Sam Lachow & Raz have officially given you 5 Good Reasons—their joint project, available on DatPiff.com and other respectable digital domains. Raz, you'll recall, turned in what is possibly the realest song Seattle hiphop made in 2012, "They'll Speak (Intro)"—whose bars, I daresay, could've been spit by Kendrick Lamar himself. On the other side, Lachow—Shankbone alumnus—mines in a far poppier, takin'-it-easy-guy kind of vein, and it works wonders for him (young Seattle's earnest-bro rap scene really puts on, "tho"). It ends up a bit of a tug-of-war, vibe-wise—and "Nothing's Gonna Change" is a little too reminiscent of that Nelly/Tim McGraw cut for its own good—but it's still solid. Hit up the triple-threat release party for this project, plus new music from Moor Gang reps Steezie Nasa and Gift uh Gab, at Neumos on Friday, October 5.
I first wrote about Estonian-born rapper Danny Degtjar in 2005, when he was still known as Young Avatar. He had come up under the wing of NW knights Oldominion and the Stuck Under the Needle crew in their full swing—Yo Son! was popping at Chop Suey and Boom Bap Project ruled the roost—while he was still a high-school freshman, among whatever else ("World class trapper, you can't see me," he spit on his 2009 cut "NASA"). Under the aegis of the mysterious Shadow Company, Avatar soon dropped the "Young" prefix, but eventually added the suffix "Young Blaze" in tribute to his incarcerated streets mentor. All the while, he pumped out consistently high-quality product, including one of my favorite locally sourced mixtapes ever, last year's Danny Darko. Recently, Av hit me up to let me in on the fact that he was consolidating his aliases and was now to be known as Avatar Darko, just in time for the release of his 11th (!) full-length release, the sweltering Soviet Goonion.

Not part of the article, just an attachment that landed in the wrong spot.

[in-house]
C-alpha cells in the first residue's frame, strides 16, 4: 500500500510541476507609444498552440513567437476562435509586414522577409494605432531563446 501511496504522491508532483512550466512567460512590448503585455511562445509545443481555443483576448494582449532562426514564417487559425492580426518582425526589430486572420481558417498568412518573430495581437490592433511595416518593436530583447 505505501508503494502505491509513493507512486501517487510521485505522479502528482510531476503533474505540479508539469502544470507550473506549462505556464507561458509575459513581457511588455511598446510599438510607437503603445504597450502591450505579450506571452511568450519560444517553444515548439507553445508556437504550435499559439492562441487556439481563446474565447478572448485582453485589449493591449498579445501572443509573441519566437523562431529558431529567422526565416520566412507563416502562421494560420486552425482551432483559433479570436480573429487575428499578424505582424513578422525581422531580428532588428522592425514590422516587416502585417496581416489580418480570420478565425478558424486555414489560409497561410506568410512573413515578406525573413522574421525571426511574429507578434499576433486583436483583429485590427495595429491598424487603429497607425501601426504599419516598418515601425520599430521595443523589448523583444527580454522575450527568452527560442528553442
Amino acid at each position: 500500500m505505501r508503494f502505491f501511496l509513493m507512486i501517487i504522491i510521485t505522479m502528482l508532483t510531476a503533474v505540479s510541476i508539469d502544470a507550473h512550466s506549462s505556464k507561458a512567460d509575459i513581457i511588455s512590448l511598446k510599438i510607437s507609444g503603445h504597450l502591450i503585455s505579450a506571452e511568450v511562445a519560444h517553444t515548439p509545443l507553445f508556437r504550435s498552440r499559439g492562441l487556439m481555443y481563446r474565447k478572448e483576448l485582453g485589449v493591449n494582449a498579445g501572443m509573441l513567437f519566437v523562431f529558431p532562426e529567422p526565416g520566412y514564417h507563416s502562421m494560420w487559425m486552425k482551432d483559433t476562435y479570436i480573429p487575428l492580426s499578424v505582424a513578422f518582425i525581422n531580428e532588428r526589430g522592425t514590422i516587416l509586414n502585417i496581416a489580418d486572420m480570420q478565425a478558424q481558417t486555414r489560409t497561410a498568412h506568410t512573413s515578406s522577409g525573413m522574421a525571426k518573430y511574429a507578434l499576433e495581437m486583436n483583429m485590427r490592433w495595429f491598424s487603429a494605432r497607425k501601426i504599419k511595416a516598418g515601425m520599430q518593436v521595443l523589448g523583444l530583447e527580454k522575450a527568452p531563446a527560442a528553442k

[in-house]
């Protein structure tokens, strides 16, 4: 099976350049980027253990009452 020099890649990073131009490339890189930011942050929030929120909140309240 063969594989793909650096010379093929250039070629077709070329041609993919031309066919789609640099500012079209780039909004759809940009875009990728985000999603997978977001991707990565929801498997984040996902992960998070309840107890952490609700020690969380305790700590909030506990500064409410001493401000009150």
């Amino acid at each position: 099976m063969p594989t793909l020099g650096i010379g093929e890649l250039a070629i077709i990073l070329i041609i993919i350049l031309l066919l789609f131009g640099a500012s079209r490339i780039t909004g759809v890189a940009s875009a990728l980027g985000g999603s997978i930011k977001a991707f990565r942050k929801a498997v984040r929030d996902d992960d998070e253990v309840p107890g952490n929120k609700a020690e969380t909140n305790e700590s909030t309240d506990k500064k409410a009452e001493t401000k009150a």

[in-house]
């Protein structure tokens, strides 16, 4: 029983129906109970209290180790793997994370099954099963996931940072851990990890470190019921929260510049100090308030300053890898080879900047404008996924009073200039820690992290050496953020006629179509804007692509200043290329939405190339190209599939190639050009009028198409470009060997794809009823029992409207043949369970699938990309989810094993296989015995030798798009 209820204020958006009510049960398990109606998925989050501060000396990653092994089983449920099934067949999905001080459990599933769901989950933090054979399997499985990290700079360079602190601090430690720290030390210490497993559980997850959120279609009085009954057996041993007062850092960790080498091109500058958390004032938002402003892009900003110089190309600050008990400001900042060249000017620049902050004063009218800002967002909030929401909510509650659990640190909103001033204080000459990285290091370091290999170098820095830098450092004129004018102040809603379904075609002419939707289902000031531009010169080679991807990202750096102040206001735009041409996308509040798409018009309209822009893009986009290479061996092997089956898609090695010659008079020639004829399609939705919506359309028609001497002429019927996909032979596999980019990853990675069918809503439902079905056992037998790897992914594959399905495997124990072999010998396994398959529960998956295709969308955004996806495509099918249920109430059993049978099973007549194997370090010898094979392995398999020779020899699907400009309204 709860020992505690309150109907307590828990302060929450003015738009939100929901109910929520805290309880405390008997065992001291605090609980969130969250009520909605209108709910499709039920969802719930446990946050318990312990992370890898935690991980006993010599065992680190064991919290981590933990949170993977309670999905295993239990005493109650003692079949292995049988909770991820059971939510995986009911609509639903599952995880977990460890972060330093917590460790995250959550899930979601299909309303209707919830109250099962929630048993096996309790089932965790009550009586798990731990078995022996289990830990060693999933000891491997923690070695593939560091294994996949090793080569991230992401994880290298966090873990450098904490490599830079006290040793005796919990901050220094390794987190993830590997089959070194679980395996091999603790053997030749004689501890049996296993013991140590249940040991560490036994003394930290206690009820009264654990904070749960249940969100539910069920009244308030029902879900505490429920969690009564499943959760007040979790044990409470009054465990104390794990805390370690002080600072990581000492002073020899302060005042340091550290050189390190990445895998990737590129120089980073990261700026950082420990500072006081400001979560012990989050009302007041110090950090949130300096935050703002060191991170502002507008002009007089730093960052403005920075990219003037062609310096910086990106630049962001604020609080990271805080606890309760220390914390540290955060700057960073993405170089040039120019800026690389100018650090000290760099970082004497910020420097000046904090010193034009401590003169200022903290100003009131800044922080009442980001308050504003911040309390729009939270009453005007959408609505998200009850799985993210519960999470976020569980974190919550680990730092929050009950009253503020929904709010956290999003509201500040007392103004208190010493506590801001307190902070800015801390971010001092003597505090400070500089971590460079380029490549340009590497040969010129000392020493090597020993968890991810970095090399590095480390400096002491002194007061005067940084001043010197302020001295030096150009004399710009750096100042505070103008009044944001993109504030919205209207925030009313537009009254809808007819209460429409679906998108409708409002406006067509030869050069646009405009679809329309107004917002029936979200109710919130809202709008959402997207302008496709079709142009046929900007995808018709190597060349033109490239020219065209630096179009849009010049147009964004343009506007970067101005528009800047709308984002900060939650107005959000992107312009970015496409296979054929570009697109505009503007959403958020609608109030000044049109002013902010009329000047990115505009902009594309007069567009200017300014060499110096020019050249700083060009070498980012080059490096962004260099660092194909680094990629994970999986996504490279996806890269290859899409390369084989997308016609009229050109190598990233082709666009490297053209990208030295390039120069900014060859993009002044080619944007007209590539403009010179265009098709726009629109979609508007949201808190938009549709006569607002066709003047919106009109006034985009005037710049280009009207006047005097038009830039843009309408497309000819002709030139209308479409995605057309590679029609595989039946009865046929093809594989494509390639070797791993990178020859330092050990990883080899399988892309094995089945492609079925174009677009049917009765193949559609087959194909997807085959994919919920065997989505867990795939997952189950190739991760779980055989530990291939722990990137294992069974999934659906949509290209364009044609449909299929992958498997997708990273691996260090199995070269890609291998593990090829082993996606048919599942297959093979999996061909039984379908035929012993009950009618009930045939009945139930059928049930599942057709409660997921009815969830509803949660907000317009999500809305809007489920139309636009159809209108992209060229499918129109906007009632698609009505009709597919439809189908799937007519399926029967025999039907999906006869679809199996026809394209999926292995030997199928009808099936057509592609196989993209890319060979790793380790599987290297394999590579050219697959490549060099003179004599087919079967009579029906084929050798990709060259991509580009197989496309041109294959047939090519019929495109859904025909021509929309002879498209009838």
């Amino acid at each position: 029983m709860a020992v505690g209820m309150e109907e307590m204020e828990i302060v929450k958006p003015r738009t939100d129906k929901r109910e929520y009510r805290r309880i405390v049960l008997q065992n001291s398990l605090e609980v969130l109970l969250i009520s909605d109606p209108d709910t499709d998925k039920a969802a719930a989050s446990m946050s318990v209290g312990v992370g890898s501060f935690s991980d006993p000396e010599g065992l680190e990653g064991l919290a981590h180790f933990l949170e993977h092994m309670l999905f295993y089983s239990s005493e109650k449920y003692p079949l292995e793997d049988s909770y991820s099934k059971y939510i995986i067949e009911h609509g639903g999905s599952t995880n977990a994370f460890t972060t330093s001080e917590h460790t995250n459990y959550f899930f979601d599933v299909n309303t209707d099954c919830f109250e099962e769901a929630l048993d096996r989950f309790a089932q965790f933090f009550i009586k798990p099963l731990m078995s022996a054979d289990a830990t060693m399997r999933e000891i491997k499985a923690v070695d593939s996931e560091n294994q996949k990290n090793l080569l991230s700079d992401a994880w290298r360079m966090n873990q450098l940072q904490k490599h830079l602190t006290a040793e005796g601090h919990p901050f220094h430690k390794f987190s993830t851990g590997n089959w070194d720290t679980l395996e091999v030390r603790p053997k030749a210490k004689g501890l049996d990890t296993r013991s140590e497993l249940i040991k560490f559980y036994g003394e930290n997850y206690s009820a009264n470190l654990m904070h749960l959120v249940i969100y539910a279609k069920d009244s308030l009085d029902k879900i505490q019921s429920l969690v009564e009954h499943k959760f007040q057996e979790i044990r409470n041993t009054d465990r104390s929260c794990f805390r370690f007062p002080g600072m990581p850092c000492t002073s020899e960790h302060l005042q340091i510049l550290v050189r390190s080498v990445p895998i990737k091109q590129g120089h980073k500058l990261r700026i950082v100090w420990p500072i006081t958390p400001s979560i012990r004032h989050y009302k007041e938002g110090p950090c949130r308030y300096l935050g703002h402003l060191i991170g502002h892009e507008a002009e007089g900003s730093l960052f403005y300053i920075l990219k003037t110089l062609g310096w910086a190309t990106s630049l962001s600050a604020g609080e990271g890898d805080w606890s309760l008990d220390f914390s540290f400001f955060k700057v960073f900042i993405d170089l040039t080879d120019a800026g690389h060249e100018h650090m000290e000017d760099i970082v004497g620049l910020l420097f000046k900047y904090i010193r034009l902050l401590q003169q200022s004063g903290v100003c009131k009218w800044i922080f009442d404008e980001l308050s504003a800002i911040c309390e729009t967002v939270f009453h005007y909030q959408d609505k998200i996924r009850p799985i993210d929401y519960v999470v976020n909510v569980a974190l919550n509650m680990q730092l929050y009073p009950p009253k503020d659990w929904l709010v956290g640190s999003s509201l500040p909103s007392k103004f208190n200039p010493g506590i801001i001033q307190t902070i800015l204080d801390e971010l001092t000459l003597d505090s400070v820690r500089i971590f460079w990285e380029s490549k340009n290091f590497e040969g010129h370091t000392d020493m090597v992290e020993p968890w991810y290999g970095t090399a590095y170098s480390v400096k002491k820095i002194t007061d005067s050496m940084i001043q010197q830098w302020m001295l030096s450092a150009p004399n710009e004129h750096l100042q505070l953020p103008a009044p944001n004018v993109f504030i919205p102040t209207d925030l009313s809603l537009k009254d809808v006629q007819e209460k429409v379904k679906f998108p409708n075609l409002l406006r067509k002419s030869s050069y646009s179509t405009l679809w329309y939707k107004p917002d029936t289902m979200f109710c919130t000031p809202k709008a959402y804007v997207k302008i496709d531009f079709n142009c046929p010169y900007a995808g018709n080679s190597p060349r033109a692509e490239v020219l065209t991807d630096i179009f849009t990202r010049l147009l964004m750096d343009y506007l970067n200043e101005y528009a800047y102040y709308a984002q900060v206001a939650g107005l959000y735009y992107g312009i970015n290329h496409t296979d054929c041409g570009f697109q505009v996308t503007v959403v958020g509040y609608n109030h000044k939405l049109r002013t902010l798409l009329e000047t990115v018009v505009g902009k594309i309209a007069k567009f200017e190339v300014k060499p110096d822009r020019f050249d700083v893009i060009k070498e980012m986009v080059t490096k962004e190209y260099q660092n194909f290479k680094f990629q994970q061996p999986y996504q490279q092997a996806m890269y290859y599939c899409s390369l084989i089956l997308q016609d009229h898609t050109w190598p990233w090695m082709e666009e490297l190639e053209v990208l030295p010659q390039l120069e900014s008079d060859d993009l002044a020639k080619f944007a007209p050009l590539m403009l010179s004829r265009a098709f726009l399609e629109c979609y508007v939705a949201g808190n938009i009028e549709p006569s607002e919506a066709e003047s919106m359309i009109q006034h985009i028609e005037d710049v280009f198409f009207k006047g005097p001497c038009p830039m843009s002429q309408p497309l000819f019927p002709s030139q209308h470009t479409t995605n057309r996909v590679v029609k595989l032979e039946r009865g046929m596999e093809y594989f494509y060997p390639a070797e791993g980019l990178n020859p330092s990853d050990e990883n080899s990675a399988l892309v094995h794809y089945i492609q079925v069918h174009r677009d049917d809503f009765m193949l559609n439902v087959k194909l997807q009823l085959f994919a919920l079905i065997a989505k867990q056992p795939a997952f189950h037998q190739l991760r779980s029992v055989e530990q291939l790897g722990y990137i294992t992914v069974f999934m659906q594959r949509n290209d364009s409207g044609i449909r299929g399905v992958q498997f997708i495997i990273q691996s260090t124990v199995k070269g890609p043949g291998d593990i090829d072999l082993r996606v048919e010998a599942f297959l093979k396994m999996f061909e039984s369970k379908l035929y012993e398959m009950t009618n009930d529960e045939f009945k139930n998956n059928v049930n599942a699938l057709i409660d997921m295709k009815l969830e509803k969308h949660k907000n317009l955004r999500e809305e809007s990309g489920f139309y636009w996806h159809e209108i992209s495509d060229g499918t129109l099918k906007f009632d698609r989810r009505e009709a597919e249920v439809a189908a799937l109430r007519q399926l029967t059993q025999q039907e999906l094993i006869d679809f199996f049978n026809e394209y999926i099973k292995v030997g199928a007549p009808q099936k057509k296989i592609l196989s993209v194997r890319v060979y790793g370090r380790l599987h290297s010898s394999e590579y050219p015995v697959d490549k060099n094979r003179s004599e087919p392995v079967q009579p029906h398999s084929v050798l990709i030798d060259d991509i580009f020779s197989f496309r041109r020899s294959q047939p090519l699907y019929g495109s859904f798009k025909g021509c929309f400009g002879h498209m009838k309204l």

Where Young Blaze was trap-house-joogin', Avatar Darko is young-Hollywood wastey-face, with a side of urban gothic that slyly recalls his Ol-D roots. Permanent gold fangs on his bottom row, all black everything, copious ink. "Illuminati that bitch/Sacrifice that ho," he snarls on Goonion's intro. Not merely getting over with pinned pupils and paranoia, his roots as a battle MC keep his bars consistently repeatable ("Left on a cruise like Katie Holmes"). Darko's slurry, moody, girl-crazy ghoulishness (sort of a d-boy Cage) brings a 206-gloom-informed take on trap-hop ("Darko"), A$AP-referencing lean-rap ("Purple Cadillac"), and epic Auto-Tuner club jams ("Ghostbusters"). Long underappreciated locally, Darko has finally found a Seattle fan base seemingly (again) ready for world-class grime, a town where Moor Gang knucklehead Nacho Picasso is one of the most popular voices here or abroad. (Nacho pops up for two of the tape's best moments, "It Ain't on Me" [whose video is out now] and "The Scumbag Anthem." Av tells me the two will be releasing a joint mixtape—tentatively titled Brothers in Scum—next spring.) Goonion could serve well as an introduction to listeners just now hip to the breadth of sounds out here, but it's eight years of growth and development that have readied him to step onto a larger stage.